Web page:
In January 2020, Luke Jerram got a foreboding phone call. Duke University was researching a new virus called SARS-CoV-2, and wanted to commission the artist to create a glass sculpture of the cell to reflect their research. About 2 million times larger than the actual virus, the sculpture was completed in March 2020 and went on to be featured on magazine covers around the world.

[Photo: courtesy Luke Jerram]

Jerram is known for his stunningly realistic, scientifically accurate sculptures of the moon, which have toured museums around the world. Some people may also know him from his ‘Play me, I’m Yours’ initiative, which brought over 2,000 pianos to streets, parks, and airports around the world (and kept me busy during many delayed flights). But since 2004, the British artist has also been busy designing meticulously accurate sculptures of viruses and bacteria, some deadlier than others.

COVID-19 [Photo: courtesy Luke Jerram]

Titled Glass Microbiology, his series includes about 100 sculptures of more than 15 microbes from smallpox to ebola to the swine flu. Perhaps the most photogenic and fragile piece of science communication ever created, his sculpture of the COVID-19 virus helped the public visualize – and better understand —a disease that has now killed more than 6 million people.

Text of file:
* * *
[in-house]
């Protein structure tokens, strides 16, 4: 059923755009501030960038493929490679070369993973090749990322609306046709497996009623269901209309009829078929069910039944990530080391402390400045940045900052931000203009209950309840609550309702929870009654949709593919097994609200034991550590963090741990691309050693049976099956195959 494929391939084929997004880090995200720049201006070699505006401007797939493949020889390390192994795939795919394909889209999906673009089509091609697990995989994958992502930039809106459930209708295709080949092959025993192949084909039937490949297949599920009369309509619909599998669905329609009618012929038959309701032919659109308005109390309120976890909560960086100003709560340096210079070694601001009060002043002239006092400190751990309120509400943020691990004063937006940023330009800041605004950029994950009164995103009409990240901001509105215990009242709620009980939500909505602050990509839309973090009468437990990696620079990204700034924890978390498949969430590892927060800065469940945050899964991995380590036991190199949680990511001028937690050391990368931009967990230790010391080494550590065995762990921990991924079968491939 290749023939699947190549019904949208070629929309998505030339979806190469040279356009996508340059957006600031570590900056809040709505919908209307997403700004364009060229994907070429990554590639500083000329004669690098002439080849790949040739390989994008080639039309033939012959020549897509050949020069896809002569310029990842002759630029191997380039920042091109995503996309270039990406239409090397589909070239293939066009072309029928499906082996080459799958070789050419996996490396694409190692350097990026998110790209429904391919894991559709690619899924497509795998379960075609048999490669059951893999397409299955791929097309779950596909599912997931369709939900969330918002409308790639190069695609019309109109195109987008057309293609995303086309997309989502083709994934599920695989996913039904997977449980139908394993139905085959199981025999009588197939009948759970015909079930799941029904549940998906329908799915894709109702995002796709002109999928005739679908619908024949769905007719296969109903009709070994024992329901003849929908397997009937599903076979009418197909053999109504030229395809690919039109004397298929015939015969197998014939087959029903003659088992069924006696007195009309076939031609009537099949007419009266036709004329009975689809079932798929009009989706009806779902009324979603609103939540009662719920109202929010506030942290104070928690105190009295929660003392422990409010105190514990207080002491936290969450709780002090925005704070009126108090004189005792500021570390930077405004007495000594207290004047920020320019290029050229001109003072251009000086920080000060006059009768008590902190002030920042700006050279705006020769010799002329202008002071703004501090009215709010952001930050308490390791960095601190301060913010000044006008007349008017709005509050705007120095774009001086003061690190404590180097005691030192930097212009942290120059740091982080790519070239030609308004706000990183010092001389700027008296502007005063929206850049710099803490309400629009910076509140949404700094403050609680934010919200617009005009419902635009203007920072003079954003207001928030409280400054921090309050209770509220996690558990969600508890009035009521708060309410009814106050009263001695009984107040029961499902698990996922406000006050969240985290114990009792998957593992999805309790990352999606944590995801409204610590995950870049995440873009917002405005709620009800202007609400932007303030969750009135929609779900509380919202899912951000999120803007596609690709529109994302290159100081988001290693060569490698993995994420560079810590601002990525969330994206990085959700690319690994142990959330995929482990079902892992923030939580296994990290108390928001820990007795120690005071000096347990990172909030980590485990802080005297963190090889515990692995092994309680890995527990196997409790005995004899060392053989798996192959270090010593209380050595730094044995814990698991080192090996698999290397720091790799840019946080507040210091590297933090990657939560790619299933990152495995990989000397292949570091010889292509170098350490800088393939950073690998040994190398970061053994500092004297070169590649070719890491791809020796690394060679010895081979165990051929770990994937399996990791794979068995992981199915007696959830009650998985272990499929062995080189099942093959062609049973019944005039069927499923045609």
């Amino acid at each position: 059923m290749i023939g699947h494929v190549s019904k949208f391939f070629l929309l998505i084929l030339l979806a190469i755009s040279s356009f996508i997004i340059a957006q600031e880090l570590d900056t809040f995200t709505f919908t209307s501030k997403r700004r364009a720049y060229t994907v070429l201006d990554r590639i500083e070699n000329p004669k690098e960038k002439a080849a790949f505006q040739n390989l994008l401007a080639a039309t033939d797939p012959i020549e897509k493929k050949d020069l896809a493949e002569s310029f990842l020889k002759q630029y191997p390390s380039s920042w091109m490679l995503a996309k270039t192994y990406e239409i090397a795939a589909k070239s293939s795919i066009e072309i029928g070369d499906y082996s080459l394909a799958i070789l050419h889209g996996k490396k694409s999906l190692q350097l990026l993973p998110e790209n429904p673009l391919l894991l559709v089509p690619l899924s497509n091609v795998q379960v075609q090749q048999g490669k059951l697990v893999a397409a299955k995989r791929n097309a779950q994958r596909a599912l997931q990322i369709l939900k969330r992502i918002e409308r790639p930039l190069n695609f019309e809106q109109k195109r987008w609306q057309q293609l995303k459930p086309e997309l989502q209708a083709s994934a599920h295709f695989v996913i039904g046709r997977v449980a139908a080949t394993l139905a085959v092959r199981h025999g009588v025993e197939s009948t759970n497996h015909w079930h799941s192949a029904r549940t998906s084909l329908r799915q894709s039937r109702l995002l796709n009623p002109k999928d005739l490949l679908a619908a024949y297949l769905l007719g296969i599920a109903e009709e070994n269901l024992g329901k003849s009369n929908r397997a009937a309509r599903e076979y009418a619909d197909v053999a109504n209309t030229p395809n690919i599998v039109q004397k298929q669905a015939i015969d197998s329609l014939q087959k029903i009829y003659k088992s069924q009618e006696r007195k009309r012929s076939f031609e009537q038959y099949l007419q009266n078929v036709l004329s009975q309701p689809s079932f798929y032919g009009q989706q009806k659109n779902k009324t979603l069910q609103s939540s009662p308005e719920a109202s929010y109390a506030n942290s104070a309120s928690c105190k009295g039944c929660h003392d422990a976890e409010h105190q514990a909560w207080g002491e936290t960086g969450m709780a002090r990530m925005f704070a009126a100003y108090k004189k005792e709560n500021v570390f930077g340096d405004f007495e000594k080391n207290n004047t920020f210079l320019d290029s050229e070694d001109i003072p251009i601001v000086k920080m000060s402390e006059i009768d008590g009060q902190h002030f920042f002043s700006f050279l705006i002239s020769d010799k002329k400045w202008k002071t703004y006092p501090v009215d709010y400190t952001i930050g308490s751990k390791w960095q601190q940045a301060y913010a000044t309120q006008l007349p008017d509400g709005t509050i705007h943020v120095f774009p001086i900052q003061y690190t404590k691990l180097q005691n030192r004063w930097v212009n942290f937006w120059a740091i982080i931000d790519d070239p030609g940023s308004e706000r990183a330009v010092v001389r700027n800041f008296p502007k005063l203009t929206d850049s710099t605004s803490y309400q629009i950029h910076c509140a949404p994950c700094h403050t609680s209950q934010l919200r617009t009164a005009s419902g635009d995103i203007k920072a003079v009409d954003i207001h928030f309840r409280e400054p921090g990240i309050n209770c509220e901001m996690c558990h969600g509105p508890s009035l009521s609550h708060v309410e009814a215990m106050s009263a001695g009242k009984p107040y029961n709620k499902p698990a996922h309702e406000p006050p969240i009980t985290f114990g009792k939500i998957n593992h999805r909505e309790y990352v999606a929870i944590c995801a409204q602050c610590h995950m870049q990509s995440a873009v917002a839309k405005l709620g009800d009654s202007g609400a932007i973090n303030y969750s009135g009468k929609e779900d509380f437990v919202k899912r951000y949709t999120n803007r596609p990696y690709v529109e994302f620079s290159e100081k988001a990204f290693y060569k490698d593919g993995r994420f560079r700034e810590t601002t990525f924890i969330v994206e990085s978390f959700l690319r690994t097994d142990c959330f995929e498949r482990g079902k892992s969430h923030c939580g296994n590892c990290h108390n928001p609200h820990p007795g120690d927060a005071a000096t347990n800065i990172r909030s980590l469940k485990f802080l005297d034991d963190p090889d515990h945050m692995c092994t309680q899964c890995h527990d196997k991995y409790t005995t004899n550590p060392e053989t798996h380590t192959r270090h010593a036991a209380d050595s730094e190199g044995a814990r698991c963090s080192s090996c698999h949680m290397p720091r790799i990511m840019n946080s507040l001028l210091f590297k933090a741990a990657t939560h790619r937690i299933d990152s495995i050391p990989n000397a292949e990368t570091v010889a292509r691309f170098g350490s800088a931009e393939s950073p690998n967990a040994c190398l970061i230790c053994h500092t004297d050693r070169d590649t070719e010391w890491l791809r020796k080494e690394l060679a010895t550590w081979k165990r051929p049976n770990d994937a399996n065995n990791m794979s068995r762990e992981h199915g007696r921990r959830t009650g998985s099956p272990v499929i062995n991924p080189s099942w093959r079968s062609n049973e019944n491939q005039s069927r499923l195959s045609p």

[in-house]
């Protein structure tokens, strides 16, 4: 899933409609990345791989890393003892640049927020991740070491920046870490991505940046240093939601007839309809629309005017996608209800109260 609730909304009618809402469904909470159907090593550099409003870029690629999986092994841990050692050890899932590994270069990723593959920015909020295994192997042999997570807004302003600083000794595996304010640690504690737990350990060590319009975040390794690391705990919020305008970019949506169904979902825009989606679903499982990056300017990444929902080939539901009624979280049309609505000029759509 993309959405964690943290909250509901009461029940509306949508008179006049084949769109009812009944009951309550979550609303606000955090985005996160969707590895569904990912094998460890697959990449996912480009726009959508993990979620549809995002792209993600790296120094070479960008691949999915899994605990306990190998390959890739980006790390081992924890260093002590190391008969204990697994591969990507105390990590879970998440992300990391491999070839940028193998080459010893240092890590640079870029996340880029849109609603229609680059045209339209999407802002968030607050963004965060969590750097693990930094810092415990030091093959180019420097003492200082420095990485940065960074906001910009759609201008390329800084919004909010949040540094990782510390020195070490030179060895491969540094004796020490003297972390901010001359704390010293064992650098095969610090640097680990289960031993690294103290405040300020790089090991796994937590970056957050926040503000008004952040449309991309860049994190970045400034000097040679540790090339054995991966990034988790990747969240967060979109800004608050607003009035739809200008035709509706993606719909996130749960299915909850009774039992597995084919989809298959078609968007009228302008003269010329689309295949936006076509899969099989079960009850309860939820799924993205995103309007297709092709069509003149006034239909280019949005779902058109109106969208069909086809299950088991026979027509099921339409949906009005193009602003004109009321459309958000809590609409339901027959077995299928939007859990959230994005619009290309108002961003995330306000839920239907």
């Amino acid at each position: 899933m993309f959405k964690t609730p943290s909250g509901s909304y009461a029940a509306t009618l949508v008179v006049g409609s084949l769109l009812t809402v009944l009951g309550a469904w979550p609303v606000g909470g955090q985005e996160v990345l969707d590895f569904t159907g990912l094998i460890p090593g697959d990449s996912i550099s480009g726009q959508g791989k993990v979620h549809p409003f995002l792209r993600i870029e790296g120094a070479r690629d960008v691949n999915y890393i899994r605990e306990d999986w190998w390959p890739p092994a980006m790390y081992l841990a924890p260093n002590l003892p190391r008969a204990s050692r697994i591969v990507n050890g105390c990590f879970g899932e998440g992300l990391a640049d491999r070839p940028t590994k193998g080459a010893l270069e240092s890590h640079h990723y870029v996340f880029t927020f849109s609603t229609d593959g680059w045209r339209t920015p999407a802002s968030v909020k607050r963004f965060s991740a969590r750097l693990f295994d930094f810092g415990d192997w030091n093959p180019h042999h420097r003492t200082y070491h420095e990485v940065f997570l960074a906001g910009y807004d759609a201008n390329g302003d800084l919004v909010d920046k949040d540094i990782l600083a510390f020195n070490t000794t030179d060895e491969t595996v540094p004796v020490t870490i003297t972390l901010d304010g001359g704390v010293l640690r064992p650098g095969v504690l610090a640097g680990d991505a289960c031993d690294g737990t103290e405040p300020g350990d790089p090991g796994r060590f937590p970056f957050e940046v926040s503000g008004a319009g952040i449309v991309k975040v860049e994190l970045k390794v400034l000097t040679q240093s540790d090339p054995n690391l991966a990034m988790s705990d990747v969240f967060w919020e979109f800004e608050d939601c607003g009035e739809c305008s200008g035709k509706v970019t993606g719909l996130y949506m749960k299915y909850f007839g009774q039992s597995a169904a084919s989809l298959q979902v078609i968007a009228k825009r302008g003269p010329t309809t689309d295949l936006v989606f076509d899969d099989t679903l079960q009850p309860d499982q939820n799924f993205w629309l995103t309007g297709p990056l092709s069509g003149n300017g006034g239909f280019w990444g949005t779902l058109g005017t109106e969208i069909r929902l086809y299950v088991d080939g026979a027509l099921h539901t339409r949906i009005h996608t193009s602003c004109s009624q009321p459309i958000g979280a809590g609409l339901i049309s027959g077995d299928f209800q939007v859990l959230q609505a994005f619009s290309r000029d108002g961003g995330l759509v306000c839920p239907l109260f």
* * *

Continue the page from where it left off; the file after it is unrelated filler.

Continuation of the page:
Avian Flu, Series 2 [Photo: courtesy Luke Jerram]

Jerram’s fascination with the sciences started at a young age, but he went on to study art at Cardiff Metropolitan University. “I’ve always been fascinated by how the world works,” he says. “As a kid, I’d take apart a radio or TV to see what’s inside.”

HIV [Photo: courtesy Luke Jerram]

The ‘Glass Microbiology’ series started with a sculpture of the HIV cell, which he created in 2004. He says the idea came to him from looking at images of viruses in newspapers. “They were all brightly colored, but viruses don’t have color,” he says. “Color gets added for emotional reasons.” So Jerram set out to create an accurate 3D representation of the virus. He chose glass for its transparency, but also because of the contrasting feelings it conjures. “You can create tension between the beauty of the object and what it represents,” he says.

[Images: courtesy Luke Jerram]

To make the piece, Jerram starts by collecting scientific diagrams and called electron microscope images from a special type of microscope. He then translates that information into a set of technical drawings that is “as scientifically accurate as possible,” he says.

[Photo: courtesy Luke Jerram]

He then takes the drawings to a team of scientific glassblowers (a more accurate term here is “lampworkers”) who create the sculptures using borosilicate glass, the material test tubes are made of. Unlike traditional glassblowing, which starts with molten glass, lampworkers start with cold borosilicate glass that is melted over a flame, then stretched and shaped with incredible accuracy.

Oxford AstraZeneca Vaccine [Photo: courtesy Luke Jerram]

Jerram’s last sculpture illustrates a nanoparticle of the Oxford-AstraZeneca vaccine. Here’s hoping it remains the last sculpture in the series for a long, long time.

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